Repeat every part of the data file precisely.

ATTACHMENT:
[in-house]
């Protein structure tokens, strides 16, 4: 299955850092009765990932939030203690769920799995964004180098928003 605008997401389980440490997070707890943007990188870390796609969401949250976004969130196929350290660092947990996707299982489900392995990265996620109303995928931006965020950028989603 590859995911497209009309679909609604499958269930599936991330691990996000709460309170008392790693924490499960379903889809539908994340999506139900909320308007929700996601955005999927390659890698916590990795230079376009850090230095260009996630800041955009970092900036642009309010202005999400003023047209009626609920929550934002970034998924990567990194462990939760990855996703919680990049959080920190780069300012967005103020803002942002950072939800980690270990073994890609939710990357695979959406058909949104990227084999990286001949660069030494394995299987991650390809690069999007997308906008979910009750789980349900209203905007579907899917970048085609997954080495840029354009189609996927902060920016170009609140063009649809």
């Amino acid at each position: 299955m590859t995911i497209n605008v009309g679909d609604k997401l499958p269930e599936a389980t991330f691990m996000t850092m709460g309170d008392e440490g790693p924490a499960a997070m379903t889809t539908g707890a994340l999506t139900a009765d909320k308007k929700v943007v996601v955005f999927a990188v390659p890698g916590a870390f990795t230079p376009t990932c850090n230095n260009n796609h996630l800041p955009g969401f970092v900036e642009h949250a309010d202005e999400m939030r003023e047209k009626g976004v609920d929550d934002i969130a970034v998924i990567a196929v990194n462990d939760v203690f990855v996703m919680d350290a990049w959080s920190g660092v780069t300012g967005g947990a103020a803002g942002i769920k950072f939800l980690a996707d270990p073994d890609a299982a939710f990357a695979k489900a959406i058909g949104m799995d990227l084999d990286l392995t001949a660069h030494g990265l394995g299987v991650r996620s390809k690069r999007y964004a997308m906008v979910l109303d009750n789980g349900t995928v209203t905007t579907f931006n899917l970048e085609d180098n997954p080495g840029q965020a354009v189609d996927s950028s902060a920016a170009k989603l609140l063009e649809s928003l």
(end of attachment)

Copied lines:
[in-house]
């Protein structure tokens, strides 16, 4: 299955850092009765990932939030203690769920799995964004180098928003 605008997401389980440490997070707890943007990188870390796609969401949250976004969130196929350290660092947990996707299982489900392995990265996620109303995928931006965020950028989603 590859995911497209009309679909609604499958269930599936991330691990996000709460309170008392790693924490499960379903889809539908994340999506139900909320308007929700996601955005999927390659890698916590990795230079376009850090230095260009996630800041955009970092900036642009309010202005999400003023047209009626609920929550934002970034998924990567990194462990939760990855996703919680990049959080920190780069300012967005103020803002942002950072939800980690270990073994890609939710990357695979959406058909949104990227084999990286001949660069030494394995299987991650390809690069999007997308906008979910009750789980349900209203905007579907899917970048085609997954080495840029354009189609996927902060920016170009609140063009649809």
């Amino acid at each position: 299955m590859t995911i497209n605008v009309g679909d609604k997401l499958p269930e599936a389980t991330f691990m996000t850092m709460g309170d008392e440490g790693p924490a499960a997070m379903t889809t539908g707890a994340l999506t139900a009765d909320k308007k929700v943007v996601v955005f999927a990188v390659p890698g916590a870390f990795t230079p376009t990932c850090n230095n260009n796609h996630l800041p955009g969401f970092v900036e642009h949250a309010d202005e999400m939030r003023e047209k009626g976004v609920d929550d934002i969130a970034v998924i990567a196929v990194n462990d939760v203690f990855v996703m919680d350290a990049w959080s920190g660092v780069t300012g967005g947990a103020a803002g942002i769920k950072f939800l980690a996707d270990p073994d890609a299982a939710f990357a695979k489900a959406i058909g949104m799995d990227l084999d990286l392995t001949a660069h030494g990265l394995g299987v991650r996620s390809k690069r999007y964004a997308m906008v979910l109303d009750n789980g349900t995928v209203t905007t579907f931006n899917l970048e085609d180098n997954p080495g840029q965020a354009v189609d996927s950028s902060a920016a170009k989603l609140l063009e649809s928003l």